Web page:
Staunch opinions on both sides of transgender issues came out Thursday night in Hanover County’s School Board meeting room, where more than 50 people signed up to speak — and more showed up in support — at a public comment meeting held just to hear from the community on the subject.
Those bolstered by a conservative wave that swept Virginia in Tuesday’s elections urged the board to vote down proposed transgender policies — or at least delay a vote until Governor-elect Glenn Youngkin takes office in January. Others, who reminded the board that the district is already behind in compliance with state laws, urged them to treat transgender students with “grace and kindness” and adopt the proposed policies.
Legislation passed last year by the Virginia General Assembly required the Virginia Department of Education to create model guidelines for the treatment of transgender and nonbinary students. It also required that all of Virginia’s 132 school systems adopt policies either “consistent with” or “more comprehensive” than VDOE’s policies, which state that students should be allowed to use gender pronouns and names that reflect their preferred gender identity and to dress and use school bathrooms and locker rooms in ways that conform to their preferred gender identity.
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Another component of VDOE’s guidelines suggests that schools could withhold information from parents and guardians about students’ preferred identities if the students request privacy.
Rather than address the issue and have policies in place before school started on Sept. 7, Hanover’s school board members took up the issue at a work session on Sept. 30, then reviewed proposed policies at its Oct. 12 board meeting.
The board is scheduled to vote on proposed policies Tuesday evening at its regular board meeting.
Within the packed board room Thursday night, more than a dozen supporters of transgender and LGBTQ rights wore pink shirts that read “You are loved.” Others carried signs that read “Protect Every Kid/Mind Body Heart.”
Earlier Thursday, a group of about 30 people — parents and some students — stood outside Atlee High School before school started, holding signs in support of transgender policies in the hopes of encouraging the board to vote and be in compliance with state laws. Some of those people were wearing the same shirts.
At the meeting Thursday night, parent Beth Cox said the transgender issue is not new, and that “experts and advocates and legislators already met and made these guidelines law — I’m not sure why we’re here.”
She explained that her daughter was among the first transgender students in Hanover schools years ago. She said her daughter would be considered, by some today, as “a man in a skirt,” a “would-be criminal” whose intentions were to assault students in the girls’ bathroom.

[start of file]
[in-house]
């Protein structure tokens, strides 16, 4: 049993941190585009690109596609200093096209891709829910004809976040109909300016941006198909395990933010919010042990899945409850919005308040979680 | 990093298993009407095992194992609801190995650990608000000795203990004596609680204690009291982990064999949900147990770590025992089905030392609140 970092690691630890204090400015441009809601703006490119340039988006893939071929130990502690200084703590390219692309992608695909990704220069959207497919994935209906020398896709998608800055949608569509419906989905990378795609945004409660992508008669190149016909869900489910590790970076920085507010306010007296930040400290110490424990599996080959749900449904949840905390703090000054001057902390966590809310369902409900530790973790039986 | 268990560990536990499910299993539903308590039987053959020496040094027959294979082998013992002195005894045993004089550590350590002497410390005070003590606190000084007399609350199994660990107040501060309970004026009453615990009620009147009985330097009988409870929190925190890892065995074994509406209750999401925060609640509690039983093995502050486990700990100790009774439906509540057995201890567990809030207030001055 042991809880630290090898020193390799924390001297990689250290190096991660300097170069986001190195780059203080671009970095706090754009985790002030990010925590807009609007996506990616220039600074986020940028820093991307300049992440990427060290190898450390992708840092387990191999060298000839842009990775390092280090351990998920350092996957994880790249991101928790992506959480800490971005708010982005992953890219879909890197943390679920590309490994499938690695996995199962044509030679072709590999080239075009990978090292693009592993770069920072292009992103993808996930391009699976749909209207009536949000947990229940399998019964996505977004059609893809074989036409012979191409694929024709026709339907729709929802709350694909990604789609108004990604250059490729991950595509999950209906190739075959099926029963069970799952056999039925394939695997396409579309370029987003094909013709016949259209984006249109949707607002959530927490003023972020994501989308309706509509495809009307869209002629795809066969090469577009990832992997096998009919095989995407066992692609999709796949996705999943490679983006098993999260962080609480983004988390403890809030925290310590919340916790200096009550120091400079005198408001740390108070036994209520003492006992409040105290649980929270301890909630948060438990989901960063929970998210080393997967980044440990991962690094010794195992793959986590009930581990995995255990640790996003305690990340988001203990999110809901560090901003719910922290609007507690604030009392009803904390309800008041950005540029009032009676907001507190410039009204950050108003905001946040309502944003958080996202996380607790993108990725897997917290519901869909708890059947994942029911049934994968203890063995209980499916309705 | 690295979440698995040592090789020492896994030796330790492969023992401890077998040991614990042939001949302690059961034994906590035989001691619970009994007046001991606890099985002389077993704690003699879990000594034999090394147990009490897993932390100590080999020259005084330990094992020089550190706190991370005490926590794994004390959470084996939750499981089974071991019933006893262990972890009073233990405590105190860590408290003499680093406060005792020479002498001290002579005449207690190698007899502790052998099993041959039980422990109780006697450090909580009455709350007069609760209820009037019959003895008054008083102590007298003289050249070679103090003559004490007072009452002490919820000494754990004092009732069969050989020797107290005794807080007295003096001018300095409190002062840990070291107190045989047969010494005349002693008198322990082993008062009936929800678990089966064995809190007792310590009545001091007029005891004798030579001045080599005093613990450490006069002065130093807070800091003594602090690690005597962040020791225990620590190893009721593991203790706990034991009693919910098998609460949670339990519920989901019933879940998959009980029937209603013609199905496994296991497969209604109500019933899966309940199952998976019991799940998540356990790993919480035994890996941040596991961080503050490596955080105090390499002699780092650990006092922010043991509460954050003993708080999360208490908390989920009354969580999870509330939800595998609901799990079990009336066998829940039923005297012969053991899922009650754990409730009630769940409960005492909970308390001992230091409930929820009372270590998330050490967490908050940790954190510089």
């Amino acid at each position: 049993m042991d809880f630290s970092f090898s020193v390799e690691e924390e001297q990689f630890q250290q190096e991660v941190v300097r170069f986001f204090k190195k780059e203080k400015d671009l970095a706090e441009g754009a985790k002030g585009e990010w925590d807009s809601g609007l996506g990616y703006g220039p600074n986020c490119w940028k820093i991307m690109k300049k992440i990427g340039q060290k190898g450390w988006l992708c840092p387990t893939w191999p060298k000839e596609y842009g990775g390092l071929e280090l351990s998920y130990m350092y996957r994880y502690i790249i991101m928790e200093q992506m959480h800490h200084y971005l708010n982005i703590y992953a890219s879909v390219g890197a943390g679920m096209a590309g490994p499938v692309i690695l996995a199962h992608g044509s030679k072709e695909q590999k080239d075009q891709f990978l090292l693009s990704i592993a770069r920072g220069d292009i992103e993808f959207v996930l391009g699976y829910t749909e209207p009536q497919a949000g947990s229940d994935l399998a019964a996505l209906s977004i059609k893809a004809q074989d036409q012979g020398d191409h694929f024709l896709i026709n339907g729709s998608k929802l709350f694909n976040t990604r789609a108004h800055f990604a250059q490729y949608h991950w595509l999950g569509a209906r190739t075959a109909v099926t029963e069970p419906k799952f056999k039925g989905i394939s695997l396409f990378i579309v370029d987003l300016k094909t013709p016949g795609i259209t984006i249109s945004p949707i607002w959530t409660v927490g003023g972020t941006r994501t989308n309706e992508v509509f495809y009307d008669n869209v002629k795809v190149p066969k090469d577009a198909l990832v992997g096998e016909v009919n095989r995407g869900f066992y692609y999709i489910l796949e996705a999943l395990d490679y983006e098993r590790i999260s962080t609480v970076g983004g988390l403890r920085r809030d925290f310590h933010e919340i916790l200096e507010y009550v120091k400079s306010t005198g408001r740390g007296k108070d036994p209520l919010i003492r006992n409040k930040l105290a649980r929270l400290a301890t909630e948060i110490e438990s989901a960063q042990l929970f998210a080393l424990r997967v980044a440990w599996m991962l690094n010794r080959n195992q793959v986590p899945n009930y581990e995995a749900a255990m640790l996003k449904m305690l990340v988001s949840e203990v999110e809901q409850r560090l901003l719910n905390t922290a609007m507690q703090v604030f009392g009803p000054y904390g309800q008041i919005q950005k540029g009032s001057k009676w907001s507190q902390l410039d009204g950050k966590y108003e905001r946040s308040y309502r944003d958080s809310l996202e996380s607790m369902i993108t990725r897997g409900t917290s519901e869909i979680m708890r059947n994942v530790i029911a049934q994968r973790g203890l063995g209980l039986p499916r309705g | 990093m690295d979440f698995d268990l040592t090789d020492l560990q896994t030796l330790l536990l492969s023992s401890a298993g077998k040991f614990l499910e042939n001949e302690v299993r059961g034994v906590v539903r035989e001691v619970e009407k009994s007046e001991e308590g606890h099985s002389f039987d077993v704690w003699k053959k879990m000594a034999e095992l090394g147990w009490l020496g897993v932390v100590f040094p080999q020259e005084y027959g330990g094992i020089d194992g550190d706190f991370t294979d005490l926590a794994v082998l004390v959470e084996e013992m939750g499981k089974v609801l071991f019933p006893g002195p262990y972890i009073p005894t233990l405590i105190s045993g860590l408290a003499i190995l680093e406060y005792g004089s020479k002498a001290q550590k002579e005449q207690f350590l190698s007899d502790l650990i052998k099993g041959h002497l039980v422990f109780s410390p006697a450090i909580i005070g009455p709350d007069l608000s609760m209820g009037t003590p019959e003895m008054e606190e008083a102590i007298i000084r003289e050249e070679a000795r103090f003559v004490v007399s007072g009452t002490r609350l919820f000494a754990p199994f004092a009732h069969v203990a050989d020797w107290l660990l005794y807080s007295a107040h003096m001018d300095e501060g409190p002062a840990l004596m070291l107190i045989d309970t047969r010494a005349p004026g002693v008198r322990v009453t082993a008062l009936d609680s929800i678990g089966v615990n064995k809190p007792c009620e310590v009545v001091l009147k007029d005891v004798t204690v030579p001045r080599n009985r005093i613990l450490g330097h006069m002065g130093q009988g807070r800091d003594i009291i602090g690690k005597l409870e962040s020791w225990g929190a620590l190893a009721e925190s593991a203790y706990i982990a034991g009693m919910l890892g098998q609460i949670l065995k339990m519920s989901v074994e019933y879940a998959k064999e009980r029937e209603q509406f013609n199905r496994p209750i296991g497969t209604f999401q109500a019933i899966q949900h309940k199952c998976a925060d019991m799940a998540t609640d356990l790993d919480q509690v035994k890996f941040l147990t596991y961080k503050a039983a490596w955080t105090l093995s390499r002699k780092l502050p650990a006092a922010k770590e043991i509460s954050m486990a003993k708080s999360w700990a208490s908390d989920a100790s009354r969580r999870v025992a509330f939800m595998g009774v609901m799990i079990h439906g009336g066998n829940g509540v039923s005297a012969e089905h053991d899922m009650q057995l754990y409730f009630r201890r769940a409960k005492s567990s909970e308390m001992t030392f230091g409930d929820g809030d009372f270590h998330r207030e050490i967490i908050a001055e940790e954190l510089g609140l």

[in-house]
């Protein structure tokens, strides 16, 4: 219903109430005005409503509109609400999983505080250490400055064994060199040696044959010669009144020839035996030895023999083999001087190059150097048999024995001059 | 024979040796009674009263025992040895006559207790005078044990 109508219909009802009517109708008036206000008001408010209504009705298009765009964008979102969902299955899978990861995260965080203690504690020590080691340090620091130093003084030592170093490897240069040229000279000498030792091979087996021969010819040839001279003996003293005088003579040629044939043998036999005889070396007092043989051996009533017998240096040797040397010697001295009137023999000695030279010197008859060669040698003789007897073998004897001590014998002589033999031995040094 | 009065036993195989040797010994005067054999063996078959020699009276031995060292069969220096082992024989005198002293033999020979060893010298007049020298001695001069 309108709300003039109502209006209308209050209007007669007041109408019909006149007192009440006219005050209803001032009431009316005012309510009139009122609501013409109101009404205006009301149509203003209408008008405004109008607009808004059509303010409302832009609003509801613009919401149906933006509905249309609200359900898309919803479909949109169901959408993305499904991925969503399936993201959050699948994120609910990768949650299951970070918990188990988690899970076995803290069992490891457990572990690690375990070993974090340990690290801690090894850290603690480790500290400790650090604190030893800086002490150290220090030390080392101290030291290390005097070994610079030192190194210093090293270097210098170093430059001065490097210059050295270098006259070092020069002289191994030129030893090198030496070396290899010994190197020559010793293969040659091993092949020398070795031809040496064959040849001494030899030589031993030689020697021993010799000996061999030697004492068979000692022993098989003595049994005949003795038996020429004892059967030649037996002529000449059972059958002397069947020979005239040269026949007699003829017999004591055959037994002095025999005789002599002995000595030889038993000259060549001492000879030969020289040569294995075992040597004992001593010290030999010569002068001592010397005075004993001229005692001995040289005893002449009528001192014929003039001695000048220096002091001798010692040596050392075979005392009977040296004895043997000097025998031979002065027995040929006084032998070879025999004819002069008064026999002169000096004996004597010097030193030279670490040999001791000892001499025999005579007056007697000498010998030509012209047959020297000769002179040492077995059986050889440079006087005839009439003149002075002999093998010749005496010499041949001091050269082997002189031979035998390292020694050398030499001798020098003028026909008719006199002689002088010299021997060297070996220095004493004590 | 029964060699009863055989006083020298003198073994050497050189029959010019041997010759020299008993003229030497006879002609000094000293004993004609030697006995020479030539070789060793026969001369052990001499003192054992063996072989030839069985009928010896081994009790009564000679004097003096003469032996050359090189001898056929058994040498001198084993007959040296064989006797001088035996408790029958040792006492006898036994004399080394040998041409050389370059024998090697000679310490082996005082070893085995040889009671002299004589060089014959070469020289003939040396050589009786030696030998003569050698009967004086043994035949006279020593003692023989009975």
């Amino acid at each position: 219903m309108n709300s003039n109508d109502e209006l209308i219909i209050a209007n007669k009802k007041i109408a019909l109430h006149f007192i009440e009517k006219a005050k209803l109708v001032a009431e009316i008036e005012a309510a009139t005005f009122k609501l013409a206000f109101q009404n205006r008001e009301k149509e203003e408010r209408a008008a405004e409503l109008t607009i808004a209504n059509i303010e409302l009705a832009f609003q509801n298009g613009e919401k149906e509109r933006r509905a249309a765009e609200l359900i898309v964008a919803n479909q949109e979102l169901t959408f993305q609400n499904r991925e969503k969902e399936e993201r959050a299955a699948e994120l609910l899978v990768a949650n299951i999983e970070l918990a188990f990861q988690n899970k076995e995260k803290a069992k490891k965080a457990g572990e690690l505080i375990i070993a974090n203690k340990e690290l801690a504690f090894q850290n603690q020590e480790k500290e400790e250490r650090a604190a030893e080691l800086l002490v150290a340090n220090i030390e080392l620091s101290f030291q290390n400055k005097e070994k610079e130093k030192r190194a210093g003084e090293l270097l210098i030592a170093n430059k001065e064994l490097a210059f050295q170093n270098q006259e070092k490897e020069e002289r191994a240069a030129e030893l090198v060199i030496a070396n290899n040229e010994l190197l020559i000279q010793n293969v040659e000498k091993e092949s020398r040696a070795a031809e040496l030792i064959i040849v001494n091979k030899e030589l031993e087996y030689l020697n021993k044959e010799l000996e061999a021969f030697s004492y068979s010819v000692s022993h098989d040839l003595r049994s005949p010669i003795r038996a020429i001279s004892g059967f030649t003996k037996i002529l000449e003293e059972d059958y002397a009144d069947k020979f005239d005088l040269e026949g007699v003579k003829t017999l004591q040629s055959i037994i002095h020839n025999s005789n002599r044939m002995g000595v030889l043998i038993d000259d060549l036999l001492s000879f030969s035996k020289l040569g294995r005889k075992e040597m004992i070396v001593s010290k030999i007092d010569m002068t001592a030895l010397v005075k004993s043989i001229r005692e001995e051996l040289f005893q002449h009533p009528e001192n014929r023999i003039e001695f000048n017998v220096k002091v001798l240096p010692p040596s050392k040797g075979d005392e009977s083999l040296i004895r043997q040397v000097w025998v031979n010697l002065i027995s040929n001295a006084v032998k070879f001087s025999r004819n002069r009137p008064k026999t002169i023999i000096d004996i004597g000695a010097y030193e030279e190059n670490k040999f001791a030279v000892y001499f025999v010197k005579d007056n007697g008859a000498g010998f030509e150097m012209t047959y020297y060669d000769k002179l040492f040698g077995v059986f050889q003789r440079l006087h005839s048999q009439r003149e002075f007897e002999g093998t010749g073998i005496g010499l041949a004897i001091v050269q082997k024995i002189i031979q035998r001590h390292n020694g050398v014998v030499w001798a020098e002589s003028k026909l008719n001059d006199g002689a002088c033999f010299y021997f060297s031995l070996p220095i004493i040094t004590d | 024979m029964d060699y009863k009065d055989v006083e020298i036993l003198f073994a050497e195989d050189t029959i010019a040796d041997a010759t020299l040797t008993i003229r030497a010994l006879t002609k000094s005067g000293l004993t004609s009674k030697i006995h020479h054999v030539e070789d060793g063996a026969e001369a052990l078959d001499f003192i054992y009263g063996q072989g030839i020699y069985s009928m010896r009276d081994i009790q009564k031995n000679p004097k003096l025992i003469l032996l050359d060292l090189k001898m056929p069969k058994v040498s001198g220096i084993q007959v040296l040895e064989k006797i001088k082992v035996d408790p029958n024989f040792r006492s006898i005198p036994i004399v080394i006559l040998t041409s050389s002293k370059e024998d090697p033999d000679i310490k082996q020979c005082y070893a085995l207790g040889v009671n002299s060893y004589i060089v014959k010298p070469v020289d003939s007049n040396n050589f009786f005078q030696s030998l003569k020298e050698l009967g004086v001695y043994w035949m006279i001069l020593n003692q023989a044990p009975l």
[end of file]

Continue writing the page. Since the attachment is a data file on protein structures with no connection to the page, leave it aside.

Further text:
In reality, Cox said, her daughter “was a threat to no one,” and that “she was afraid for her safety in both the girls’ bathroom and the boys’ bathroom,” ultimately using the nurse’s bathroom in her school.
Transgender student Auden Thies said being transgender is difficult and that for many transgender students, schools “are an escape” because their personal choices aren’t accepted in their own homes.
“I had to learn to grow a thick skin,” Thies said, and to those who are opposed to such policies because their children would be scared to use bathrooms with transgender students, “it may seem scary [but] it can be scary for us, too.”
Hunter Young, a father of two, said he and his wife took their two children out of Hanover schools earlier this year after learning that one of his daughter’s third-grade classmates was a boy who identified as a girl.
“She didn’t understand … why he wore dresses,” Young said, and “it was hard for her young mind to process.”
Young said “I have zero hatred in my heart for anybody,” and that he was told by the principal that there’s nothing that could be done. He said his daughter shouldn’t be forced to call a boy by a girl’s name — “I don’t believe that’s right.”
Jessica Parker Zdinak urged the board to “take a pause and truly consider the research,” which she said often involves teens and adults, not young children. But she pointed out that if the policies are adopted, “we’re talking about implementing policies for 5-year-olds, 7-year-olds.”
Another parent, Danielle Floyd, said she’s concerned about her daughter’s safety, and suggested the schools designate or build gender-neutral bathrooms to satisfy those who want special accommodations.
“You shouldn’t rush into any decisions,” she said, “especially when there hasn’t been a solution that would accommodate everyone.”
Lauren Mast told the board that if the proposals pass, “you’re undermining my rights as a parent,” as well as violating her religious freedoms and leaving her daughter open to assault.
“My daughter deserves protection, too,” Mast said. “I should not have to worry about my daughter being assaulted ... that is the last thing I want to worry about as a mom.”
“Do not,” she said, “undermine my rights as a mom.”
Tuesday night’s board meeting begins at 7 p.m. at the School Board office at 200 Berkley St. in Ashland.